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Nam exporters benefit from weak rand

Mon, 9 June 2014 02:08
by Honorine Kaze


Namibian exporters have benefited tremendously from the weak South African rand in the past few months analysts have said.
Namibia is under a Common Monetary Area (CMA) and having its currency pegged to the South African rand has certain implications on the level of reserves that the  Central Bank has to maintain.
First National Bank Economist and Head of Research, Daniel Motinga noted that the weakening or volatile exchange rate is benefiting exporters in the fishing and mining sectors especially against the background of fuel prices remaining relatively stable.
“There is always the risk that input cost pressures (for e.g through oil price hikes) could erode the exchange rate translation benefits on the earning side. Our view is that the weakness in the exchange rate or rather its volatility will be a strong feature this year. However, we will see it stabilising around 10.50 levels,” Motinga said.
Motinga added that, “We firmly believe that the interest hiking cycle has started. We see the first hikes for Namibia coming through around August this year. Given the weak growth in SA we are of the view that it will be a gradual hiking cycle.”
He also expects the inflation to go higher than 6% this year due to the continual increase in prices of commodities.
IJG Securities research analyst Rowland Brown also noted that the inflation difference between emerging markets and advanced economies should result in exchange rate depreciation in emerging market.
“The recent depreciation of the Rand has been more extreme than the inflation differential would suggest, driven largely by the slow reversal in quantitative easing in the US. This said, the weakening of the Rand against major currencies for more of the past 36 months has definitely been positive for the Namibian economy in general, particular for the country’s exporters,” he said.
 Brown added that “An estimation of Namibia’s equilibrium exchange rate 2012 suggest that the country should have a US dollar exchange rate of around N$11, close to the current level. However, as a result of the fixed exchange rate regime, we are rarely in equilibrium, which hurts our exports and exporters, however favours imports.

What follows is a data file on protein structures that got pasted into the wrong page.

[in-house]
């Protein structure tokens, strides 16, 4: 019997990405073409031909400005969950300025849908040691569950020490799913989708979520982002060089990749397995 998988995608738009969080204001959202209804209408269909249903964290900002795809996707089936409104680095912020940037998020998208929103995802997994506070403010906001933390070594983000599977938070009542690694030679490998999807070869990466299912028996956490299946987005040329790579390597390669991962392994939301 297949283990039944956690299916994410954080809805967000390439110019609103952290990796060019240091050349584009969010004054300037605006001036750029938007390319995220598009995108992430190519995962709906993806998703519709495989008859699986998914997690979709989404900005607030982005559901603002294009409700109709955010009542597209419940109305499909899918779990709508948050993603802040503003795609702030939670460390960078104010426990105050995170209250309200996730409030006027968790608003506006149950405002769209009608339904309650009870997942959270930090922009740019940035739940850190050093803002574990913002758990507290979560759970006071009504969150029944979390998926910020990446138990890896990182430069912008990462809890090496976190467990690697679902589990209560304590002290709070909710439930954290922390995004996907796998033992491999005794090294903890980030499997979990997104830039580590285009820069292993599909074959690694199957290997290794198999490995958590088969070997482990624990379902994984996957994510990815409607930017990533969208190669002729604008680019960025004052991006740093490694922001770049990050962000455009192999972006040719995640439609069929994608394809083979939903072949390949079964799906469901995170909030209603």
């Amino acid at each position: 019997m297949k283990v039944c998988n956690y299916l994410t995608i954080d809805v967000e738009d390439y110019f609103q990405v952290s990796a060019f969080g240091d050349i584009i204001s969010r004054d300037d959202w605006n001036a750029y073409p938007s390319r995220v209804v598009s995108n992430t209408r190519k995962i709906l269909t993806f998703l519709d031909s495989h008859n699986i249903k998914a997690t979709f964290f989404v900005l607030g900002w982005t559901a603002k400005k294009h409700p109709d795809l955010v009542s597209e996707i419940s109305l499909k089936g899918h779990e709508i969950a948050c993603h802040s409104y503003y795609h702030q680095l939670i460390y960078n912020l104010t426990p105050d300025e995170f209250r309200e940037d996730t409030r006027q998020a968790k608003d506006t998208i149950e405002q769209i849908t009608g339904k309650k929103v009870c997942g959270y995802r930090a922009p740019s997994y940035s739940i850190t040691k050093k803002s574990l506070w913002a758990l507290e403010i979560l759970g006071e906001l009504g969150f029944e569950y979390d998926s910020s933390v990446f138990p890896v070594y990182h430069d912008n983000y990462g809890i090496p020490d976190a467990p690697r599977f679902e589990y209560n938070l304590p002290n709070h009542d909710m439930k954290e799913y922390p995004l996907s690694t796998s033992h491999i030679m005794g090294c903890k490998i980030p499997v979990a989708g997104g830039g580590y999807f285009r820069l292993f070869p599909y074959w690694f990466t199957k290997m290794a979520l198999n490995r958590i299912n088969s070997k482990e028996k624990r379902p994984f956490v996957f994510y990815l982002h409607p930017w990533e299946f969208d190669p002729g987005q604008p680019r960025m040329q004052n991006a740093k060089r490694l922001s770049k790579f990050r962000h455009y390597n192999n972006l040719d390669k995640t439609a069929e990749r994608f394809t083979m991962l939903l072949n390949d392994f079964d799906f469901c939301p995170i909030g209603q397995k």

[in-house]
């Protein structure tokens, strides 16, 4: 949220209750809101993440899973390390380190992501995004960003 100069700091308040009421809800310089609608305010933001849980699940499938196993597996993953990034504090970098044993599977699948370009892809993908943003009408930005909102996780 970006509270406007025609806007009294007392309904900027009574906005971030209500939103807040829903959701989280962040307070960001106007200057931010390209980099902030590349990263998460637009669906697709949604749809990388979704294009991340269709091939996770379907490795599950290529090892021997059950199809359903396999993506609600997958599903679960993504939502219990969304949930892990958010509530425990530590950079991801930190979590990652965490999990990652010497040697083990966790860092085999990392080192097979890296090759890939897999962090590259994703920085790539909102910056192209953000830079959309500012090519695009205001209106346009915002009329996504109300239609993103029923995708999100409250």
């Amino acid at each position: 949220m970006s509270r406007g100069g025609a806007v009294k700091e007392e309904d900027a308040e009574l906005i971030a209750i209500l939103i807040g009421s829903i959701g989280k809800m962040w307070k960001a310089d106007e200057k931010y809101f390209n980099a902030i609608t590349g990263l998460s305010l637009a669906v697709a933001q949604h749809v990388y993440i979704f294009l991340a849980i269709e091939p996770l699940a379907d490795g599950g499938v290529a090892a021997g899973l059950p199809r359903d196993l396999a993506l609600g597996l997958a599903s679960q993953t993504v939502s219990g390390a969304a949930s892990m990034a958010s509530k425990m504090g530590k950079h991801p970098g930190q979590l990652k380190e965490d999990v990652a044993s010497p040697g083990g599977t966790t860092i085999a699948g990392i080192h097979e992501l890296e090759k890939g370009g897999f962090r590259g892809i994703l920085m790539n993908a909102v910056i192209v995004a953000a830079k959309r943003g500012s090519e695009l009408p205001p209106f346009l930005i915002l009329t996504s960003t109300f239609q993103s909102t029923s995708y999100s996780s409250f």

“This year, the weaker than normal exchange rate should help the economy grow generally, particularly for price elastic exports such as tourism, fish and meat. However, imports will remain expensive, which can be expected to put pressure On the country’s balance of payments going forward,” he said.
Brown also stressed that “The South African Reserve Bank has a difficult balancing act on his hands, to determine a compromise between slowing growth, and increasing inflation as a result of rand weakness.
Commenting on the same issue Simonis Storm Securities (SSS) Head Researcher James Cumming noted that the current strikes in South Africa’s mining industry have gone on longer than expected and is putting on tremendous pressure on their economy.
“The last quarter the economy shrunk 0.6% and it is likely that we will see further decline this quarter, even if the strikes were to be resolved immediately. As far as we can see, the strikes have had little effect on the Namibian economy as most of our economic growth originates from within the country and largely through Foreign Direct Investment (FDI).
“The SA component of our exports is relatively small and restricted mainly to the agriculture sector. Unless there is a major event in SA that spills over to Namibia, it is likely that the strikes effect will be fairly benign,” he said